One of the most challenging aspects of a Texas family law case is being able to understand the terminology associated with your case. This isn't a situation where you can get by not understanding all the different words and phrases used in the case. These are words and phrases that will impact your life and that of your child in the immediate future. Therefore, it is a good idea for you to understand what these words and phrases are so that you can make better-informed decisions for yourself and your family.
Fortunately, the Law Office of Bryan Fagan is here to help walk you through these issues so that you can be better equipped for success in your child custody or divorce case. We look forward to being able to help the people in our community take control of their family law cases and be as prepared as possible. We like to say that you can wander into a family law case, but it is tough to wander out of one while also achieving goals that you set for yourself. Most of the time when you are unprepared you can't even set goals for yourself. It would be a shame for you to go through a divorce or child custody case and not achieve something for yourself and your family.
That is where the Law Office of Bryan Fagan comes into play. We want to be able to help you manage your case and also to achieve great results. Nobody wants to go through a divorce or child custody case. However, if you find yourself in a position where you need to go through one you may as well do something positive for yourself and your children in the process. At the same time, you can work through these issues so that you do not have to come back for a second or third case sometime in the future.
In today's blog post from the Law Office of Bryan Fagan, we are going to discuss how to better understand the types of conservatorship arrangements in Texas. We will begin by discussing what conservatorship means, what it all encompasses, how the different arrangements can impact your life, and what a court looks to when deciding these issues. In the meantime, if you have questions about what you have read in today's blog post please do not hesitate to reach out to our office by phone or through our website to set up a free-of-charge consultation with one of our licensed and helpful family law attorneys.
What does conservatorship mean?
Conservatorship refers to rights and duties that one person holds concerning another person. As a parent, you are the conservator of your children. You have the right to make decisions for them in all areas of their life. In addition, you have certain duties to care for your children such as when it comes to providing them with a place to live, clothes, food, and an education. Conservatorship issues are critical in a divorce or child custody case. Every aspect of your child's life is tied up into conservatorship.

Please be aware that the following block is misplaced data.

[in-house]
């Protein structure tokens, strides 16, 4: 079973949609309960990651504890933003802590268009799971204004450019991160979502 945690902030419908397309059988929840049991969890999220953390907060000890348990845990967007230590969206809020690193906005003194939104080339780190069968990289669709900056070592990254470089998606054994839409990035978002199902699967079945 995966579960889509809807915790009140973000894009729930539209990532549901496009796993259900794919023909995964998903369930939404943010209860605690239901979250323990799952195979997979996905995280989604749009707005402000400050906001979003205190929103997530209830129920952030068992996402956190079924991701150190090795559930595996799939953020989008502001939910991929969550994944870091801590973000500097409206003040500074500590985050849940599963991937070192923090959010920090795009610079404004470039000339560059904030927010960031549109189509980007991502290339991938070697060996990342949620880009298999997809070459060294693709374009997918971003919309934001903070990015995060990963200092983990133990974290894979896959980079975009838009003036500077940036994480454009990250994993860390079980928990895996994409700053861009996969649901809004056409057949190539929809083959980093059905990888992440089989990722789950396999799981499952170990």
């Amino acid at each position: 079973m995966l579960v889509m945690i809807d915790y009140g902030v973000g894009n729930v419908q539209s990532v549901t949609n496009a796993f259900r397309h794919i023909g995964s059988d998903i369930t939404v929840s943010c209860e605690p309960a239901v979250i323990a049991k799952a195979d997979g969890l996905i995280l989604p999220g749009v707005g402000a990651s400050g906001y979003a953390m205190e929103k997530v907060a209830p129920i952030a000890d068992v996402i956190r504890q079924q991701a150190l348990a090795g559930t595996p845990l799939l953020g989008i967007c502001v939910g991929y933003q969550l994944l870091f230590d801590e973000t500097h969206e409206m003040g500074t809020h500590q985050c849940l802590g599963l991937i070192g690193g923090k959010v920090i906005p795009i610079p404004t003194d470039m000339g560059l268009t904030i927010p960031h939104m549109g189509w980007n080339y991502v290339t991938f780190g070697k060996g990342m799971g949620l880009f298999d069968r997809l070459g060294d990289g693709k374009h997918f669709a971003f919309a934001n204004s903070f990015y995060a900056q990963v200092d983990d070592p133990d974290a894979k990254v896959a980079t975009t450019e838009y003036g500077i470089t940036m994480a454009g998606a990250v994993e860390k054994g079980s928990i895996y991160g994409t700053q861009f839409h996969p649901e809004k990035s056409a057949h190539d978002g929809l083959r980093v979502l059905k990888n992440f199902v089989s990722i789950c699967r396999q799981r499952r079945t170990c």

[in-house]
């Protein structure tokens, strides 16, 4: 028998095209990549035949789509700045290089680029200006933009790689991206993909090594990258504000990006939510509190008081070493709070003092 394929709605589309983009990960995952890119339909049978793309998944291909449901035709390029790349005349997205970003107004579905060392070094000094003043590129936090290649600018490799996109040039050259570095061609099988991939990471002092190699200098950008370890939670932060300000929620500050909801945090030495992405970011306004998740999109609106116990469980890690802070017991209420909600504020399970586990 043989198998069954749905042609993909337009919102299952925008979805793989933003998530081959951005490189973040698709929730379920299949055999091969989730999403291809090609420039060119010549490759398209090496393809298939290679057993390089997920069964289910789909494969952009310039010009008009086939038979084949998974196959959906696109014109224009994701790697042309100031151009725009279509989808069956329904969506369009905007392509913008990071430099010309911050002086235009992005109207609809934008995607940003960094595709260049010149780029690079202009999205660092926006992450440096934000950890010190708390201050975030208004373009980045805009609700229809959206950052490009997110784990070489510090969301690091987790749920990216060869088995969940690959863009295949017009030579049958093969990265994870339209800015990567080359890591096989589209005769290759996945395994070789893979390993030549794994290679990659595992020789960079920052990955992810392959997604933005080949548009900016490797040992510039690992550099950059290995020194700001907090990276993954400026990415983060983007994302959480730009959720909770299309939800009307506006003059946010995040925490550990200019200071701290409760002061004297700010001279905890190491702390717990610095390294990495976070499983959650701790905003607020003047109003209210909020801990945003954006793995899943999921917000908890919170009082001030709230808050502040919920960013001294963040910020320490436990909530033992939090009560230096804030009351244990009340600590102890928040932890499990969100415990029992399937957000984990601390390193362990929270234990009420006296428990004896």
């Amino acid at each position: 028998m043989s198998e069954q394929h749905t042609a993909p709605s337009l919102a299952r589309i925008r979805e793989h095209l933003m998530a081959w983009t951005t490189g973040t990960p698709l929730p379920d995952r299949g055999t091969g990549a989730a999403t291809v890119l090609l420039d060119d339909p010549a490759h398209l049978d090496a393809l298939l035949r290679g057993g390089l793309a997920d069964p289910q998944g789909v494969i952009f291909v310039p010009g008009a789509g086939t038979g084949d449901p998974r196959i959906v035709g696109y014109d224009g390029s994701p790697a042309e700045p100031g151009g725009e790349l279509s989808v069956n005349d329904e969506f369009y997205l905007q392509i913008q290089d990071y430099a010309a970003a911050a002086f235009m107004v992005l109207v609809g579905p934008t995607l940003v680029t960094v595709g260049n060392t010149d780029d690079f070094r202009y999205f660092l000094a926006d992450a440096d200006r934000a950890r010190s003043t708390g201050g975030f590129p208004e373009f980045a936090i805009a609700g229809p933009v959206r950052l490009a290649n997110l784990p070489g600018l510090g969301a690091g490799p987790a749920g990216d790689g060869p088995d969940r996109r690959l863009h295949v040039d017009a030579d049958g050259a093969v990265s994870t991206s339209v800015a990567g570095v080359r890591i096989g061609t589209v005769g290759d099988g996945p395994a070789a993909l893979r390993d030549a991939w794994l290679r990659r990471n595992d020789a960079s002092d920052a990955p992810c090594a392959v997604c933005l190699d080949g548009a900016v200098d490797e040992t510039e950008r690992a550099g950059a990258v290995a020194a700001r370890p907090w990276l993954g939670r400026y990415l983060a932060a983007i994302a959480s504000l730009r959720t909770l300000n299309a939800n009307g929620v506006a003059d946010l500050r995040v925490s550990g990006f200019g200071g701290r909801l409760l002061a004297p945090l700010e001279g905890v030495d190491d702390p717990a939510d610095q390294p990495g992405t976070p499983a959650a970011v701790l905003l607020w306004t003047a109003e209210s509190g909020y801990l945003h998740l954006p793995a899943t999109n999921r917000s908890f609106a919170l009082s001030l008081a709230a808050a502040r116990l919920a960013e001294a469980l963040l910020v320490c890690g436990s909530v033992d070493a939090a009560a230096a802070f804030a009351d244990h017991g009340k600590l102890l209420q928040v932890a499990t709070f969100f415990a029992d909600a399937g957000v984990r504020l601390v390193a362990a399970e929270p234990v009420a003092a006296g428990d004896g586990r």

In Texas, we use the term custody more than we do conservatorship. Conservatorship is a legal term that is referred to in court orders. Custody is a general term that more people are familiar with and use. Even judges and attorneys tend to use custody more often than we do conservatorship. However, when it comes to conservatorship and custody, we can go through these issues in tandem. Custody won’t be a word that we use much more in today’s blog post but just know that it is tied into conservatorship.
Let’s walk through some of the different elements of conservatorship that you will encounter in your child custody or divorce case. I think the most notable part about conservatorship for children relates to topics like visitation and possession. These are the parts of a case that tie together the time that you and your co-parent can spend with your child. For parents going through a divorce case, these are the issues that are most likely to get your attention. You will want to be able to spend as much time with your children as possible and the visitation and possession aspects of conservatorship will help you determine what the situation is going to look like in this regard.
Next, we have child support. Parents must support their children and child support is an effort to allow for parents to continue in that responsibility. One parent will pay the other parent child support during and after a family law case. Typically, the parent with whom the child does not reside primarily will pay child support. This is because this parent will be spending less time with the children.
How are conservatorship roles defined?
In a child custody situation, you and your co-parent will likely be named as either joint managing conservators of your child or with one of you named as the sole managing conservator with the other named as possessory conservator. While both scenarios result in you being a conservator of your child, how those rights and duties are divided can be quite different. Understanding those differences will help you to determine how to negotiate on these subjects. The better informed you are, the more confident you should be when it comes to negotiating with your co-parent on these topics.